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Colds & Flu

Duncan MacDonald     
Jakarta   9   December  2012      
child with flu The rainy season is upon us and that means more colds and flu.

What is a cold and what are its causes? A cold is a highly contagious viral infection resulting in fever, runny eyes, stuffy nose, head congestion and a sore throat. It can be caused by more than two hundred viruses.
   True influenza is caused by just two principal types of influenza virus H1 and H3
These viruses are so small that they slip easily through the network of filters located in the nose, which normally trap larger bacteria.

Multiplying rapidly, the virus create the uncomfortable symptoms of a cold while attacking the nose and throat. The battle ends when the body's immune system has wiped out the invading viruses. This normally takes between seven to ten days - unless complications such as pneumonia or bronchitis set in.

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What preventive measures can be taken to guard against colds?
There is no sure fire way to prevent a cold. However the following precautions are effective:
  •       •  avoid sharing glasses or utensils with someone who has a cold
  •       •   be careful about shaking hands
  •       •   avoid sneezes
  •       •   eat a well balanced diet
  •       •   wash your hands frequently and dry thoroughly
  •       •   avoid touching your nose and eyes

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How can I tell the difference between a cold and influenza? unprotected sneeze
The effects of a cold are generally restricted to the respiratory system, while influenza effects the affects the entire body.

Also unlike a cold's gradual attack, the appearance of influenza is immediate: sudden fever of at least 38°C (100.4°F), tiredness, sore throat, chills, possibly a barking cough, muscle aches and pains, sore eyes and hot damp skin.

The symptoms of influenza tend to decline after a few days, however the illness usually runs its course in a week or two. Major flu epidemics occur every ten years or so, triggered by a new strain of virus. Such epidemics affect effect 20% to 30% of people.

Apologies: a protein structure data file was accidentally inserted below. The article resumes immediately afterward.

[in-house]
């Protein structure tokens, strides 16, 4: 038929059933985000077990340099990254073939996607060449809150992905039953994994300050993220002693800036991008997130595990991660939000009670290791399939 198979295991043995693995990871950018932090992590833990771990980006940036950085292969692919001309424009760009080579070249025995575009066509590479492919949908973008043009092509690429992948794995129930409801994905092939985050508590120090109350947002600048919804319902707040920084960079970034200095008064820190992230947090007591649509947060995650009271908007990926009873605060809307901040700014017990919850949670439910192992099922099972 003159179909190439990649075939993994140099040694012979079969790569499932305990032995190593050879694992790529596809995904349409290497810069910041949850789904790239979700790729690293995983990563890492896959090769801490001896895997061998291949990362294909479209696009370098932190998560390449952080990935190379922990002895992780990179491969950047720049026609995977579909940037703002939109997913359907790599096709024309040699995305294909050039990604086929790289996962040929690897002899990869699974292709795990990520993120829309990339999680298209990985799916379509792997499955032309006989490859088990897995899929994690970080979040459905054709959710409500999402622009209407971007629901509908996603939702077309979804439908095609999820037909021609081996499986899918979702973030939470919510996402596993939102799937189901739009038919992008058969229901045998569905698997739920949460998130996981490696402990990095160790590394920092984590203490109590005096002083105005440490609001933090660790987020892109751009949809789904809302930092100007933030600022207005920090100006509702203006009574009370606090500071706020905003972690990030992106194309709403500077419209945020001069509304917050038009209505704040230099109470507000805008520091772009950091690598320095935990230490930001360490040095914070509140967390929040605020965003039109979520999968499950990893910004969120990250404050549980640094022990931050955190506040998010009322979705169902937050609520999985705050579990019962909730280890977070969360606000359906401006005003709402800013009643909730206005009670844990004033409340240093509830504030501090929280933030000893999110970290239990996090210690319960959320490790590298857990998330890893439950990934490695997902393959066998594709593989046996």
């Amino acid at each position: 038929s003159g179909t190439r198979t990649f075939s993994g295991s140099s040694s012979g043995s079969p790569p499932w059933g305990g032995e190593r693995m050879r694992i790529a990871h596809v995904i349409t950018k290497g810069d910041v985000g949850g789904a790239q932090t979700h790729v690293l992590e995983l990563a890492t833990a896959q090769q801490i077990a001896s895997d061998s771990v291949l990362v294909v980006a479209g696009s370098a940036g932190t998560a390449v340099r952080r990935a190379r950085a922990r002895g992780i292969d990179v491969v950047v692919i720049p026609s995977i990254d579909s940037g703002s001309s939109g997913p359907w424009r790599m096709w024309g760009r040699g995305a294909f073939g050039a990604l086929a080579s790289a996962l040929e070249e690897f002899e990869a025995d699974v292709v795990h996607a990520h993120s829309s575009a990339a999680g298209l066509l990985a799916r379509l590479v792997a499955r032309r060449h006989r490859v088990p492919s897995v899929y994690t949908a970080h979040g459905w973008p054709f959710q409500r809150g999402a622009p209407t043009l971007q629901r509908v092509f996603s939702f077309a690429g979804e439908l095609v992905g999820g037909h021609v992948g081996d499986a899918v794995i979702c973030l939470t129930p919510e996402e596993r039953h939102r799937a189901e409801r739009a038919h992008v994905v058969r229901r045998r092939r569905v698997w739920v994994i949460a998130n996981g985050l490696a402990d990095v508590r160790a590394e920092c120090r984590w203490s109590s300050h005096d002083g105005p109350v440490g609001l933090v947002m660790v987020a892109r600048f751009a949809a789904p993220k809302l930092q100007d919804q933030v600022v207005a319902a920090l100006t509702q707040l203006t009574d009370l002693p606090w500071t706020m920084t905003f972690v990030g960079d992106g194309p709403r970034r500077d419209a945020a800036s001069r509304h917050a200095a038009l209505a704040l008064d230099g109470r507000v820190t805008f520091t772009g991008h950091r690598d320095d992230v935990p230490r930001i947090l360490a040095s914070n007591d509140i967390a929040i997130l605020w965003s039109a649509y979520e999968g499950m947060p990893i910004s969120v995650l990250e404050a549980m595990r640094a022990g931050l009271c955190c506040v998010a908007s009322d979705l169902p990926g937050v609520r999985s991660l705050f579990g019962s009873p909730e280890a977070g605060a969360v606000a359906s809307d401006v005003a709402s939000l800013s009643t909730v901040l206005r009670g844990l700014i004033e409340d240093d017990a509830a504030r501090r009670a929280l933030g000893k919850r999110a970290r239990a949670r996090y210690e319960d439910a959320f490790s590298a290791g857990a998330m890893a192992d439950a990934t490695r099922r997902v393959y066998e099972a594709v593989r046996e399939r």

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How serious is the flu?
For healthy children and adults, the flu is typically a moderately severe illness. Most patients flu virus H1recover within a week or two. However the flu can be very serious for older persons or those with underlying chronic illness.

High risk persons include being over 55 or over, having chronic lung disease, diabetes, heart disease, or other chronic metabolic disorders, anaemia or undergoing any treatment that suppresses the body's immune system.

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What complications can develop from the flu?
Pneumonia and congestive heart failure can result from influenza. The majority of those who die from the flu and its complications are over 65 years old. Babies born of mothers with the flu are liable to have a slightly higher rate of birth defects.

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How important are flu shots? Can I catch the flu from the vaccine?
Obama flu shotThey are very important, particularly for those in the high risk categories. No you cannot catch the flu from a vaccine. This is because the virus used is already dead.

Your body however may react slightly; a slight fever within 24 hours, or a tender, red area where the shot was administered.

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Beware of direct contact
While viruses are spread in tiny airborne droplets from coughs and sneezes, they can also be spread by direct contact. A virus can live for hours on inanimate objects such as door handles, towels or telephones.lift button 40x germs as toilet seat
The case of a 50 year old American who contacted SARS(Severe Acute Respiratory Syndrome) aftervisiting China in 2004 and subsequently dying in Hong Kong, is worth recalling. The ensuing explosion of world-wide cases of SARS was traced back to this individual.

The initial spread in Hong Kong was a result of people in the hotel, where the American stayed before being hospitalised, touching the lift buttons in the hotel elevator.

The virus remained alive on the lift buttons for over 8 hours. Moral of the story: When you press lift buttons, use your knuckles - not the tip of your finger. Sooner or later you will wipe your nose or eyes with that finger tip and infect yourself with any potential virus.

CONCLUSION: sneezing
Most people can expect to have between two and four colds a year. Children are more susceptible than adults because they have not yet developed immunity to the viruses that cause colds.

There is no cure for colds and flu. They are caused by viruses and cannot be treated with antibiotics.

To minimise your chances of catching a cold or the flu:
  •    ◊  Get a flu vaccination each year
  •    ◊   Wash and dry your hands frequently
  •    ◊  Minimise shaking hands during an epidemic
  •    ◊   Drink plenty of liquids preferably water, at least 250ml every two hours
  •    ◊  Get sufficient rest each night
  •    ◊   Exercise for 45 minutes four times a week
  •    ◊  Lose weight if you are obese
  •    ◊   Vitamin C can minimise symptoms, - not cure
  •    ◊   If your temperature exceeds 39°C   see your doctor

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Reviewed    10  December   2017